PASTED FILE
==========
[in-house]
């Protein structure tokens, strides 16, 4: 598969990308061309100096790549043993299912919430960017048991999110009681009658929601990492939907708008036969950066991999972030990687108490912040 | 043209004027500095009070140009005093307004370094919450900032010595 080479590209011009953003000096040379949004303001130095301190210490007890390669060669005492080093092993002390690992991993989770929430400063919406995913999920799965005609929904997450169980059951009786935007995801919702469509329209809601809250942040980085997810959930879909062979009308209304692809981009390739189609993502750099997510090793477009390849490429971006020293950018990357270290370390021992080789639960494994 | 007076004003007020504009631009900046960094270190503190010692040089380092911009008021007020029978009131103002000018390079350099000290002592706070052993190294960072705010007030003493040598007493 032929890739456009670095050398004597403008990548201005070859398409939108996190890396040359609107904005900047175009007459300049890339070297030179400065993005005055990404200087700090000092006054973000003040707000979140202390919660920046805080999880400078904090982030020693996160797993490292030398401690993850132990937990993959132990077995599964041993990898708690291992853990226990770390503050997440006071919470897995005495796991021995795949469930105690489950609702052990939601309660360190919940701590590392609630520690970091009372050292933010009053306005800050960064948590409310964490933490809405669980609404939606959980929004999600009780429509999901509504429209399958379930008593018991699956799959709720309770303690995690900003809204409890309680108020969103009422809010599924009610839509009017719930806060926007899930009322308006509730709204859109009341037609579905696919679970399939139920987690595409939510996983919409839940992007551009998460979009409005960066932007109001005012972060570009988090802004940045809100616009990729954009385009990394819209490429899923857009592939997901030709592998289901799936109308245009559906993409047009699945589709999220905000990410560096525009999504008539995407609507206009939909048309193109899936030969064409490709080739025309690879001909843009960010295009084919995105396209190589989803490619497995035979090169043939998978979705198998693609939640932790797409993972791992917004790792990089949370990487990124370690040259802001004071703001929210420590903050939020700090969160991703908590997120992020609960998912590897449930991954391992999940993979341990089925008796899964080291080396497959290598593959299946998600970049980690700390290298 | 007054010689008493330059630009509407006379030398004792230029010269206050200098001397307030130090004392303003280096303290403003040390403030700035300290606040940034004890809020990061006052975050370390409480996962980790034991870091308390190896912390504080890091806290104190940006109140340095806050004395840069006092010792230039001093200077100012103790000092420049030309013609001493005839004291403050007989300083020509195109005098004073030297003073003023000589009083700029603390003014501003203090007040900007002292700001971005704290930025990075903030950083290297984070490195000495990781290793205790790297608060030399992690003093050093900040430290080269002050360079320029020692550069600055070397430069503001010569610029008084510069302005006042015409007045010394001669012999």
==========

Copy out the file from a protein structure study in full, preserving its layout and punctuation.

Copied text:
[in-house]
């Protein structure tokens, strides 16, 4: 598969990308061309100096790549043993299912919430960017048991999110009681009658929601990492939907708008036969950066991999972030990687108490912040 | 043209004027500095009070140009005093307004370094919450900032010595 080479590209011009953003000096040379949004303001130095301190210490007890390669060669005492080093092993002390690992991993989770929430400063919406995913999920799965005609929904997450169980059951009786935007995801919702469509329209809601809250942040980085997810959930879909062979009308209304692809981009390739189609993502750099997510090793477009390849490429971006020293950018990357270290370390021992080789639960494994 | 007076004003007020504009631009900046960094270190503190010692040089380092911009008021007020029978009131103002000018390079350099000290002592706070052993190294960072705010007030003493040598007493 032929890739456009670095050398004597403008990548201005070859398409939108996190890396040359609107904005900047175009007459300049890339070297030179400065993005005055990404200087700090000092006054973000003040707000979140202390919660920046805080999880400078904090982030020693996160797993490292030398401690993850132990937990993959132990077995599964041993990898708690291992853990226990770390503050997440006071919470897995005495796991021995795949469930105690489950609702052990939601309660360190919940701590590392609630520690970091009372050292933010009053306005800050960064948590409310964490933490809405669980609404939606959980929004999600009780429509999901509504429209399958379930008593018991699956799959709720309770303690995690900003809204409890309680108020969103009422809010599924009610839509009017719930806060926007899930009322308006509730709204859109009341037609579905696919679970399939139920987690595409939510996983919409839940992007551009998460979009409005960066932007109001005012972060570009988090802004940045809100616009990729954009385009990394819209490429899923857009592939997901030709592998289901799936109308245009559906993409047009699945589709999220905000990410560096525009999504008539995407609507206009939909048309193109899936030969064409490709080739025309690879001909843009960010295009084919995105396209190589989803490619497995035979090169043939998978979705198998693609939640932790797409993972791992917004790792990089949370990487990124370690040259802001004071703001929210420590903050939020700090969160991703908590997120992020609960998912590897449930991954391992999940993979341990089925008796899964080291080396497959290598593959299946998600970049980690700390290298 | 007054010689008493330059630009509407006379030398004792230029010269206050200098001397307030130090004392303003280096303290403003040390403030700035300290606040940034004890809020990061006052975050370390409480996962980790034991870091308390190896912390504080890091806290104190940006109140340095806050004395840069006092010792230039001093200077100012103790000092420049030309013609001493005839004291403050007989300083020509195109005098004073030297003073003023000589009083700029603390003014501003203090007040900007002292700001971005704290930025990075903030950083290297984070490195000495990781290793205790790297608060030399992690003093050093900040430290080269002050360079320029020692550069600055070397430069503001010569610029008084510069302005006042015409007045010394001669012999």